IDEAS home Printed from
   My bibliography  Save this article

Social innovation: Buzz word or enduring term?


  • Pol, Eduardo
  • Ville, Simon


The term 'social innovation' has come into common parlance in recent years. Some analysts consider social innovation no more than a buzz word or passing fad that is too vague to be usefully applied to academic scholarship. Some social scientists, however, see significant value in the concept of social innovation because it identifies a critical type of innovation. In this paper, we suggest one possible definition of social innovation and show that when its empirical meaning is distilled, the term is of great importance. We distinguish social innovation from business innovation, and identify a subset of social innovations that requires government support.

Suggested Citation

  • Pol, Eduardo & Ville, Simon, 2009. "Social innovation: Buzz word or enduring term?," Journal of Behavioral and Experimental Economics (formerly The Journal of Socio-Economics), Elsevier, vol. 38(6), pages 878-885, December.
  • Handle: RePEc:eee:soceco:v:38:y:2009:i:6:p:878-885

    Download full text from publisher

    File URL:
    Download Restriction: Full text for ScienceDirect subscribers only

    As the access to this document is restricted, you may want to look for a different version below or search for a different version of it.

    Other versions of this item:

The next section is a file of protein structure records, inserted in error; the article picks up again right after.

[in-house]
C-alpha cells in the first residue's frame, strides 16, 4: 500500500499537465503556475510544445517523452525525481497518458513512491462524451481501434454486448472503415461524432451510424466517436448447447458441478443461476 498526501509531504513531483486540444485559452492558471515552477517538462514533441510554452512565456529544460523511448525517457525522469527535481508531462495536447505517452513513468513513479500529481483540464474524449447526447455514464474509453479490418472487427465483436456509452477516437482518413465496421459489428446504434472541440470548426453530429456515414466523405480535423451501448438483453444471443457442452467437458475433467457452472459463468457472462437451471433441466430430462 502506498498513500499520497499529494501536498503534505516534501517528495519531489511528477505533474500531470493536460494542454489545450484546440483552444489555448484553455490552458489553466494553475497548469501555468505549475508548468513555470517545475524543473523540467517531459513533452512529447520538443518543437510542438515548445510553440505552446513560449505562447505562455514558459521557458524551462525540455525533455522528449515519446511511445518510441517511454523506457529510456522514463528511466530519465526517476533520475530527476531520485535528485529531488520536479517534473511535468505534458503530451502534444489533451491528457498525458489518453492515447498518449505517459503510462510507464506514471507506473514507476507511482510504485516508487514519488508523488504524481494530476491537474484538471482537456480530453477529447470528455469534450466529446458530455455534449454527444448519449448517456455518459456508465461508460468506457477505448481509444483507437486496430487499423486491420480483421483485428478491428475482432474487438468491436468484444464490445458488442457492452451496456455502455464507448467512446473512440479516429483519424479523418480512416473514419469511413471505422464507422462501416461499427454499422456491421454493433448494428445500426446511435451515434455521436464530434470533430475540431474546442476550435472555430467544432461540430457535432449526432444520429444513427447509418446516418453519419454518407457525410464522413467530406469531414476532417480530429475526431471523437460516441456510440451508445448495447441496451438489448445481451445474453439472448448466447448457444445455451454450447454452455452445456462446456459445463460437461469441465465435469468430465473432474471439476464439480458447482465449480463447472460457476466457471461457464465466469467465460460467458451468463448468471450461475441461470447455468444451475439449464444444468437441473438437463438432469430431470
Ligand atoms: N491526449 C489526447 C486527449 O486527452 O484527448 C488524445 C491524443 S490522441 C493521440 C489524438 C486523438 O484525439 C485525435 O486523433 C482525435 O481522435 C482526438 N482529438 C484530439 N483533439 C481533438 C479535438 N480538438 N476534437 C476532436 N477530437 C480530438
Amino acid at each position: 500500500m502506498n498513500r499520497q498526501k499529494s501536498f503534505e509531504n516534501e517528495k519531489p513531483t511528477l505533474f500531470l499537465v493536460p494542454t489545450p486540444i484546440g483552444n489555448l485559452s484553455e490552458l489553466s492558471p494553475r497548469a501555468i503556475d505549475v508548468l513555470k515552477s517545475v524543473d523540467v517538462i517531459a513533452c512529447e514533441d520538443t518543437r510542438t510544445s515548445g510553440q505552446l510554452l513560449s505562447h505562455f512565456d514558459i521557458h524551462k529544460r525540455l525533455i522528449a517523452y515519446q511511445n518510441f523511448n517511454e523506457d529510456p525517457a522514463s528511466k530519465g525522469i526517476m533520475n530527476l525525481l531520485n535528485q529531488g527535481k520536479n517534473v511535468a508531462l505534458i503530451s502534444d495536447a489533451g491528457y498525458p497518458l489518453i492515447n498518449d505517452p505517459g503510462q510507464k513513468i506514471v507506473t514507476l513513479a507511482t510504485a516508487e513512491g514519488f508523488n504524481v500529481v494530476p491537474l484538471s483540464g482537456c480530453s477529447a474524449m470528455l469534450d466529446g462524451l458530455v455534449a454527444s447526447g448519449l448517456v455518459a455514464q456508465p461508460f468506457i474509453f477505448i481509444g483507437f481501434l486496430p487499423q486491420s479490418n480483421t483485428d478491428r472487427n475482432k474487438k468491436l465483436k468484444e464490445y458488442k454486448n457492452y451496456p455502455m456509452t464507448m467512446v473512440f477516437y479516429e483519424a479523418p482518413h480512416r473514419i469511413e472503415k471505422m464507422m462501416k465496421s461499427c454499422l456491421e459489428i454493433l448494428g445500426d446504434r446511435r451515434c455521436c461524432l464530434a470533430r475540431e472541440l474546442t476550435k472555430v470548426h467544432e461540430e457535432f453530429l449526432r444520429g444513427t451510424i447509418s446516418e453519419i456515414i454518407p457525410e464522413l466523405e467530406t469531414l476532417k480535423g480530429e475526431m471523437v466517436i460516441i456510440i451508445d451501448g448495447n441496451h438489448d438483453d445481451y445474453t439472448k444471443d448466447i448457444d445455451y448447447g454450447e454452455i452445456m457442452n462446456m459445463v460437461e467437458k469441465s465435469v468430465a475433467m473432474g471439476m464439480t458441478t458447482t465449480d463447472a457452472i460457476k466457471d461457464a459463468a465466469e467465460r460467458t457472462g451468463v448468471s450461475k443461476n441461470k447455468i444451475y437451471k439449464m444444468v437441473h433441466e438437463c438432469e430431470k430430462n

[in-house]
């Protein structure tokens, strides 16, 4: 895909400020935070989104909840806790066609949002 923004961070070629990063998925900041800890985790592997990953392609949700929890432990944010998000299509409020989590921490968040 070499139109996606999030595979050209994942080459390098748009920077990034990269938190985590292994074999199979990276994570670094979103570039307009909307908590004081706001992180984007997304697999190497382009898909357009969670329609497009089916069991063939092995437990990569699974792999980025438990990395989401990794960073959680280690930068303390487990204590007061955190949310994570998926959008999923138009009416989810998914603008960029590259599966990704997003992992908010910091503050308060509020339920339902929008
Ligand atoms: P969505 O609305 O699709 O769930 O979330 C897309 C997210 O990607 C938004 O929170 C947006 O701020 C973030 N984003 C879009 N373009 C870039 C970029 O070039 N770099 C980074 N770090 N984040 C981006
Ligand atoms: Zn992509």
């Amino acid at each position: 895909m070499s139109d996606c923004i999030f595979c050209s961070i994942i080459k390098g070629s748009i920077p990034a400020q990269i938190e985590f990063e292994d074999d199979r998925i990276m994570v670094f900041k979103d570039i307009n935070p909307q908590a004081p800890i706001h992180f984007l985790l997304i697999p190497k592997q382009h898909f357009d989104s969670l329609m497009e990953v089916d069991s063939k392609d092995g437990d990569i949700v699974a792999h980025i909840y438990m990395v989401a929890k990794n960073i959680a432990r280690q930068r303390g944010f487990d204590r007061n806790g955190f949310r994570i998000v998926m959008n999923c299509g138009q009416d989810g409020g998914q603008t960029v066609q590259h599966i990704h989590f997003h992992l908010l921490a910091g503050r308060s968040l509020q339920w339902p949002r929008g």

References listed on IDEAS

    1. Jerry G. Thursby, 2000. "What Do We Say about Ourselves and What Does It Mean? Yet Another Look at Economics Department Research," Journal of Economic Literature, American Economic Association, vol. 38(2), pages 383-404, June.
    2. Ross Williams, 1998. "Funding Australian Universities," Australian Economic Review, The University of Melbourne, Melbourne Institute of Applied Economic and Social Research, vol. 31(2), pages 148-156.
    3. Johnes, Jill & Johnes, Geraint, 1995. "Research funding and performance in U.K. University Departments of Economics: A frontier analysis," Economics of Education Review, Elsevier, vol. 14(3), pages 301-314, September.
    4. Richard Pomfret & Liang Choon Wang, 2003. "Evaluating The Research Output Of Australian Universities' Economics Departments," Australian Economic Papers, Wiley Blackwell, vol. 42(4), pages 418-441, December.
    5. Valadkhani, Abbas & Worthington, Andrew, 2005. "Ranking and Clustering Australian University Research Performance, 1998-2002," Economics Working Papers wp05-19, School of Economics, University of Wollongong, NSW, Australia.
    6. Abbas Valadkhani & Simon Ville, 2009. "Discipline-specific forecasting of research output in Australian universities," Applied Economics Letters, Taylor & Francis Journals, vol. 16(18), pages 1875-1880.
    7. Charnes, A. & Cooper, W. W. & Rhodes, E., 1978. "Measuring the efficiency of decision making units," European Journal of Operational Research, Elsevier, vol. 2(6), pages 429-444, November.
    8. Joseph Macri & Dipendra Sinha, 2006. "Rankings Methodology for International Comparisons of Institutions and Individuals: an Application to Economics in Australia and New Zealand," Journal of Economic Surveys, Wiley Blackwell, vol. 20(1), pages 111-156, February.